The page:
The International Woodworking Fair (IWF) is held every other year in Atlanta, GA. Among the competition categories is the Design Emphasis Award for advanced-level design students who excel in six categories: Case Goods, Commercial/Office/Hospitality Furniture, Design Creativity, Occasional Furniture, Ready-to-Assemble (RTA), and Seating. The winner in each of these categories is given a beautifully curved solid wood trophy designed by the late Sam Maloof.
Because IWF has a limited supply of the Maloof trophies, they approached R&D CAMEE in 2012 to re-create the iconic award. Using our reverse engineering, CAD, and CNC capabilities, R&D CAMEE replicated the beautifully curved, wooden trophy. Today, R&D CAMEE is proud to partner with IWF to produce the trophies for this prestigious, bi-annual woodworking competition.
This summer, the R&D Center for Advanced Manufacturing & Energy Efficiency (R&D CAMEE) was contacted by the American Society of Furniture Designers (ASFD) with a request to design-for-manufacture and produce their new Pinnacle Award. The Pinnacle Awards were created in April 1995 by the ASFD Board of Directors to promote design quality and encourage the recognition of furniture designers within the retail home furnishings industry. Each year the award is given out at the High Point Furniture Market award dinner.
SVHEC to use the same technology in its classrooms that companies worldwide
depend on to design some of today’s most sophisticated products
Today, the SVHEC announced it received an in-kind software grant from Siemens PLM Software, with a commercial value of $94 million.
The SVHEC will adopt the software for students training in Product Design & Development (a program offered in partnership with Danville Community College), and for use in the R&D Center for Advanced Manufacturing & Energy Efficiency (R&D CAMEE). R&D CAMEE will use Siemens PLM software for workforce training, and to resolve advanced manufacturing product development and process solutions for regional business and industry.
The software adoption gives students and industries across southern Virginia access to the same technology that companies around the world depend on every day to develop innovative products in a wide variety of industries including automotive, aerospace, machinery, shipbuilding, high-tech electronics and many more. Graduates with this type of software training are highly-recruited candidates for advanced technology jobs.
The in-kind grant for the SVHEC includes Siemens PLM Software’s Teamcenter® portfolio, the world’s most widely used digital lifecycle management software, NX™ software, a leading integrated solution for computer-aided design, manufacturing and engineering (CAD/CAM/CAE), and Solid Edge® software, the most complete hybrid 2D/3D CAD system.
During their visit, the students, who have developed strong skills in virtual reality and 3D modeling and simulation, were immersed into the world of advanced manufacturing and given an opportunity to translate their digital skills to the physical world. Additionally, they received first-hand experience in the SVHEC's R&D Center for Advanced Manufacturing & Energy Efficiency's process of art to part to mart--the method of taking a product from conceptualization to production and eventually commercialization. "It was amazing to see how much goes into linking design to actually engineering the product--art to part to mart. Everything from a pencil to an Intel computer chip goes through that process," said VREP student Jonathan Clark.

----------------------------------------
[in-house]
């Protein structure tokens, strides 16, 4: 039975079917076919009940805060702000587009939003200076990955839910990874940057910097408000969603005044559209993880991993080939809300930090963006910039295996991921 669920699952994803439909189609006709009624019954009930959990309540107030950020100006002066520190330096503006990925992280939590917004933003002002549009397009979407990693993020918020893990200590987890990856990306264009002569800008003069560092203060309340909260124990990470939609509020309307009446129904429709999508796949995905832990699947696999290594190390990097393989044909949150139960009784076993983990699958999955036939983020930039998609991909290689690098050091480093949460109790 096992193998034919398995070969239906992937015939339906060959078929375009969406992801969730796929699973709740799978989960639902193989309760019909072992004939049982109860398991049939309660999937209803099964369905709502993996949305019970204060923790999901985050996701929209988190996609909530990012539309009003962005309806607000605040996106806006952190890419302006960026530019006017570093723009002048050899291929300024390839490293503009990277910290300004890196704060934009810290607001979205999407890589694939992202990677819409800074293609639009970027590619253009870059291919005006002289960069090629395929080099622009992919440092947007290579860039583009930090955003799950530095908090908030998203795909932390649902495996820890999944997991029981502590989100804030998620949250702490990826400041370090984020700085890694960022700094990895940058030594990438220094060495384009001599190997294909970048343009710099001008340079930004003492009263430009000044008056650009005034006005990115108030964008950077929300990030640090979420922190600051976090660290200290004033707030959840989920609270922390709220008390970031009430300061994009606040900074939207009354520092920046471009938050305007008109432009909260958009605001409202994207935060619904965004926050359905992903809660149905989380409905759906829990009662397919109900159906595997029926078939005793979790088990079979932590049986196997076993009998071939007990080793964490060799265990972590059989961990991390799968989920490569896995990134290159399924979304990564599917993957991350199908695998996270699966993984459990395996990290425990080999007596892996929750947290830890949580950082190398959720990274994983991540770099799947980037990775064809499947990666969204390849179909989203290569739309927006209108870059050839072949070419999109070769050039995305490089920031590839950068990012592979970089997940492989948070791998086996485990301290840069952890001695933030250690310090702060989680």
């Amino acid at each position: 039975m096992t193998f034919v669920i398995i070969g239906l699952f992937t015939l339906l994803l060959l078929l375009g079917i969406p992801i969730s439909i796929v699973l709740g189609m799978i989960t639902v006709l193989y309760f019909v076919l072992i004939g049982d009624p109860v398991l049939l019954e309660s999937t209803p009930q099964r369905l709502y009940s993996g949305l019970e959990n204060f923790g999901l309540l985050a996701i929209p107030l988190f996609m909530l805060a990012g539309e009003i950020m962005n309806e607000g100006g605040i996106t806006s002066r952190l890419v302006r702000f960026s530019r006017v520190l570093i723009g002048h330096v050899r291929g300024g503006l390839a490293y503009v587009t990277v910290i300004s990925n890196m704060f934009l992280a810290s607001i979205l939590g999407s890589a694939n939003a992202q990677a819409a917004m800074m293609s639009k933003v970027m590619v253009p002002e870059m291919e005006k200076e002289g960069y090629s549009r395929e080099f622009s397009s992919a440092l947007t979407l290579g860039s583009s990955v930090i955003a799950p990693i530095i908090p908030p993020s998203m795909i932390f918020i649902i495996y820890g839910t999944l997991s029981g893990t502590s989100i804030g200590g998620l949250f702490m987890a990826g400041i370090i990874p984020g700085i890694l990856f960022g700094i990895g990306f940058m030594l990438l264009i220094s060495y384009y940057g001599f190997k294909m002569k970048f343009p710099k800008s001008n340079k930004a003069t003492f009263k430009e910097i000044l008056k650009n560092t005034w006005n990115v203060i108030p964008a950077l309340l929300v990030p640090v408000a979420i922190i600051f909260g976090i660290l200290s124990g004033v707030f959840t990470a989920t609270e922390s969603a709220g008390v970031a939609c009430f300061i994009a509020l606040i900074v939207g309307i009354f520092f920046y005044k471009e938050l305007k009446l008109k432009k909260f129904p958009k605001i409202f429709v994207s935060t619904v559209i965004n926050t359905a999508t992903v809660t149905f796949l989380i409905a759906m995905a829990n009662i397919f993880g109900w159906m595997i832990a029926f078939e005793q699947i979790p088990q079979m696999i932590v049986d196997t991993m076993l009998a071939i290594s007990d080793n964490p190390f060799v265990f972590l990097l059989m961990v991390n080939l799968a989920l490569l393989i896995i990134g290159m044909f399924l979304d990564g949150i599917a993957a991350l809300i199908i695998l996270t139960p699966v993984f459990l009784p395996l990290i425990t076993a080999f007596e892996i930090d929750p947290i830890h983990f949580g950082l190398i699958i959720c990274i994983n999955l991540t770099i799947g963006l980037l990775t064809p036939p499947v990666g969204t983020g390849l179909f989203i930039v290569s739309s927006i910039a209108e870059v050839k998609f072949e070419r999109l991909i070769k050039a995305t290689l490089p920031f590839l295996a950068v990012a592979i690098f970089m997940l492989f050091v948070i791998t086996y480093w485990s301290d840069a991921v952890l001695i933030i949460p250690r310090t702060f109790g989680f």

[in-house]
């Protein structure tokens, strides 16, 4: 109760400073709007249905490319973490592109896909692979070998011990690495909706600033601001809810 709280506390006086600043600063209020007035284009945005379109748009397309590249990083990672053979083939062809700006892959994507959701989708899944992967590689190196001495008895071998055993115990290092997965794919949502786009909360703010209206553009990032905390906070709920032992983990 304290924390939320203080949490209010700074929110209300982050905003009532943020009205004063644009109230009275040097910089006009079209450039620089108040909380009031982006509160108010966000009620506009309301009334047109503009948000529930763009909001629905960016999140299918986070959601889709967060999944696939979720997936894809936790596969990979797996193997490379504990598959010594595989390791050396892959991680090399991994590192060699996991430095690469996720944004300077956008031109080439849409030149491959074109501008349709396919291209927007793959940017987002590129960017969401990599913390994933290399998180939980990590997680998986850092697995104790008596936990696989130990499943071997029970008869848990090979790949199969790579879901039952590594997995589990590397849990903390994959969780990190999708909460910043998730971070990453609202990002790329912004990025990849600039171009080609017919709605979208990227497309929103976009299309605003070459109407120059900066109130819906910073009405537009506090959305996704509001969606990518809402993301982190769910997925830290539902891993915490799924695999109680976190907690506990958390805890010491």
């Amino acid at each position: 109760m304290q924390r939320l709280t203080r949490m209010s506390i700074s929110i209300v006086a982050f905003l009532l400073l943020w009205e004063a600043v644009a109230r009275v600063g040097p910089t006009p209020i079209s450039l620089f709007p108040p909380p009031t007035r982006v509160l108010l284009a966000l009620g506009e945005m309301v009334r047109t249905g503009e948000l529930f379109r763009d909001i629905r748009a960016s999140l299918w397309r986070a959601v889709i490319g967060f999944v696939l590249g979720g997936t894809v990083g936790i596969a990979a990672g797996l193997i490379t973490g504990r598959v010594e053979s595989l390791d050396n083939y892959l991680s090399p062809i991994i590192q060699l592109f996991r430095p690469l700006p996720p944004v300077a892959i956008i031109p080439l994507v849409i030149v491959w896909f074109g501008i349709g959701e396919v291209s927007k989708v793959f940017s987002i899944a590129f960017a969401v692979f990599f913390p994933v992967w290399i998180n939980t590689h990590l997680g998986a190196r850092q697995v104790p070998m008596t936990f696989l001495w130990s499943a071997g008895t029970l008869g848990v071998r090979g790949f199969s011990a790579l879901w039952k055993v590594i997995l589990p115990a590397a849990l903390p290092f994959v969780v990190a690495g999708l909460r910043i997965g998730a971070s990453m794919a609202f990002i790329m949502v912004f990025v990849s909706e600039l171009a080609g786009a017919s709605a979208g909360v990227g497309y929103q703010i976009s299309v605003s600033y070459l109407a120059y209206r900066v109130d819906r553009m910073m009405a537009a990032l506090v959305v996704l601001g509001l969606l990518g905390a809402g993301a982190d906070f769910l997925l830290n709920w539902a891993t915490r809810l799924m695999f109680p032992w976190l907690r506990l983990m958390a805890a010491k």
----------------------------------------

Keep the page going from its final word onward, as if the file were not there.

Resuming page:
Surgical correction of pectus excavatum was a complex and somewhat brutal procedure until Children’s Hospital of the King’s Daughters (CHKD) surgeon Donald Nuss developed a minimally invasive technique to correct it in the 1990s. In the Nuss Procedure, which is now used around the world, the surgeon threads a curved metal bar under the sternum to push it out into a normal position. The bar is then anchored to the ribs and remains in place for approximately two years so the chest wall can harden in its new position. Then the bar is removed during a second surgery.
To solve a manufacturing problem which did not allow the original tool to be autoclaved (heated to high temperatures), the team reached out to David Kenealy, director of R&D CAMEE. Kenealy and R&D CAMEE’s team supervised by Travis Buchanan utilized R&D CAMEE’s CAD-CAM capabilities to create a tool component that could be autoclaved and thus reused for additional patients.
“They sent us the original CAD (computer aided design) drawings, and some aspects of the original tool weren’t suited for manufacturing,” Kenealy stated. “We worked with them to refine the drawings using their understanding of the surgical world and R&D CAMEE’s understanding of the manufacturing world.”
Initial patient testing of the re-manufactured extraction tool–a device consisting of two metal handles that latch onto the chest cavity bar–has shown promising results. A survey completed by the surgeon indicated that the Pectus Bar Extractor is easier to use, safer and allows a quicker extraction.
The research team hopes to continue to use the re-manufactured tool for the remainder of the clinical trial, which could lead to commercialization of the device. “We ended up with a great solution that will make a real difference in people’s lives. R&D CAMEE is privileged to have been a part of this tremendous story,” Kenealy stated.